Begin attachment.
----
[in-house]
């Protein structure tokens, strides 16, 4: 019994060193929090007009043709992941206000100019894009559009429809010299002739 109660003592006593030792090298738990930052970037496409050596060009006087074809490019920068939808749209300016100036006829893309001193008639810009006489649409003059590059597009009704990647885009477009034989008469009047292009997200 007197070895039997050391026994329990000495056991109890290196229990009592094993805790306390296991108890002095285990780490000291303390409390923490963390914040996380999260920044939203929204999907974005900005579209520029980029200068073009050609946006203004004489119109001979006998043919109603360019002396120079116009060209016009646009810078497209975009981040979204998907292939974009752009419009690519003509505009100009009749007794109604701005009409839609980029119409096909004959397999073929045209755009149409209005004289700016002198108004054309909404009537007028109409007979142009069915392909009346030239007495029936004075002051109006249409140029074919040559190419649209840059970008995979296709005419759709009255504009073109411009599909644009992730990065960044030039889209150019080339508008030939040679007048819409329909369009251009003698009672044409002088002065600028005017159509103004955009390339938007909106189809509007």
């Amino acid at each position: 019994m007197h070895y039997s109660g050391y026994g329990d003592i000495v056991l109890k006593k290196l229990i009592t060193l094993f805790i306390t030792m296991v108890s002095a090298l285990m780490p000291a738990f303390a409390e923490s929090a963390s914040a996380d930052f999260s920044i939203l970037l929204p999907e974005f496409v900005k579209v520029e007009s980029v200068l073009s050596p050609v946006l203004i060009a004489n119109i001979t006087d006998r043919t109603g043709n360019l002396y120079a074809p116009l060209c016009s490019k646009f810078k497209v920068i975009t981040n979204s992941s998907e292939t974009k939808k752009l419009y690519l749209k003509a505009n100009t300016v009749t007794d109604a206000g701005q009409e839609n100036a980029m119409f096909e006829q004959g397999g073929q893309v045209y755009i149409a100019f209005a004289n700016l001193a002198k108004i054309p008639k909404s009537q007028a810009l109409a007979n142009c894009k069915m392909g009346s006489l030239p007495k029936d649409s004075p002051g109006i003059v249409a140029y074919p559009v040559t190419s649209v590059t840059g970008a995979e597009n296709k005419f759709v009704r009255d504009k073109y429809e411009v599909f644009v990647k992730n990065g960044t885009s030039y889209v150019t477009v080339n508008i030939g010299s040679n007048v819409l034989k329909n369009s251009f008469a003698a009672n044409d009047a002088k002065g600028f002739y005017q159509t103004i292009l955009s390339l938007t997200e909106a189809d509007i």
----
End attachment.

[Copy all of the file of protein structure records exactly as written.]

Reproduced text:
[in-house]
């Protein structure tokens, strides 16, 4: 019994060193929090007009043709992941206000100019894009559009429809010299002739 109660003592006593030792090298738990930052970037496409050596060009006087074809490019920068939808749209300016100036006829893309001193008639810009006489649409003059590059597009009704990647885009477009034989008469009047292009997200 007197070895039997050391026994329990000495056991109890290196229990009592094993805790306390296991108890002095285990780490000291303390409390923490963390914040996380999260920044939203929204999907974005900005579209520029980029200068073009050609946006203004004489119109001979006998043919109603360019002396120079116009060209016009646009810078497209975009981040979204998907292939974009752009419009690519003509505009100009009749007794109604701005009409839609980029119409096909004959397999073929045209755009149409209005004289700016002198108004054309909404009537007028109409007979142009069915392909009346030239007495029936004075002051109006249409140029074919040559190419649209840059970008995979296709005419759709009255504009073109411009599909644009992730990065960044030039889209150019080339508008030939040679007048819409329909369009251009003698009672044409002088002065600028005017159509103004955009390339938007909106189809509007």
């Amino acid at each position: 019994m007197h070895y039997s109660g050391y026994g329990d003592i000495v056991l109890k006593k290196l229990i009592t060193l094993f805790i306390t030792m296991v108890s002095a090298l285990m780490p000291a738990f303390a409390e923490s929090a963390s914040a996380d930052f999260s920044i939203l970037l929204p999907e974005f496409v900005k579209v520029e007009s980029v200068l073009s050596p050609v946006l203004i060009a004489n119109i001979t006087d006998r043919t109603g043709n360019l002396y120079a074809p116009l060209c016009s490019k646009f810078k497209v920068i975009t981040n979204s992941s998907e292939t974009k939808k752009l419009y690519l749209k003509a505009n100009t300016v009749t007794d109604a206000g701005q009409e839609n100036a980029m119409f096909e006829q004959g397999g073929q893309v045209y755009i149409a100019f209005a004289n700016l001193a002198k108004i054309p008639k909404s009537q007028a810009l109409a007979n142009c894009k069915m392909g009346s006489l030239p007495k029936d649409s004075p002051g109006i003059v249409a140029y074919p559009v040559t190419s649209v590059t840059g970008a995979e597009n296709k005419f759709v009704r009255d504009k073109y429809e411009v599909f644009v990647k992730n990065g960044t885009s030039y889209v150019t477009v080339n508008i030939g010299s040679n007048v819409l034989k329909n369009s251009f008469a003698a009672n044409d009047a002088k002065g600028f002739y005017q159509t103004i292009l955009s390339l938007t997200e909106a189809d509007i």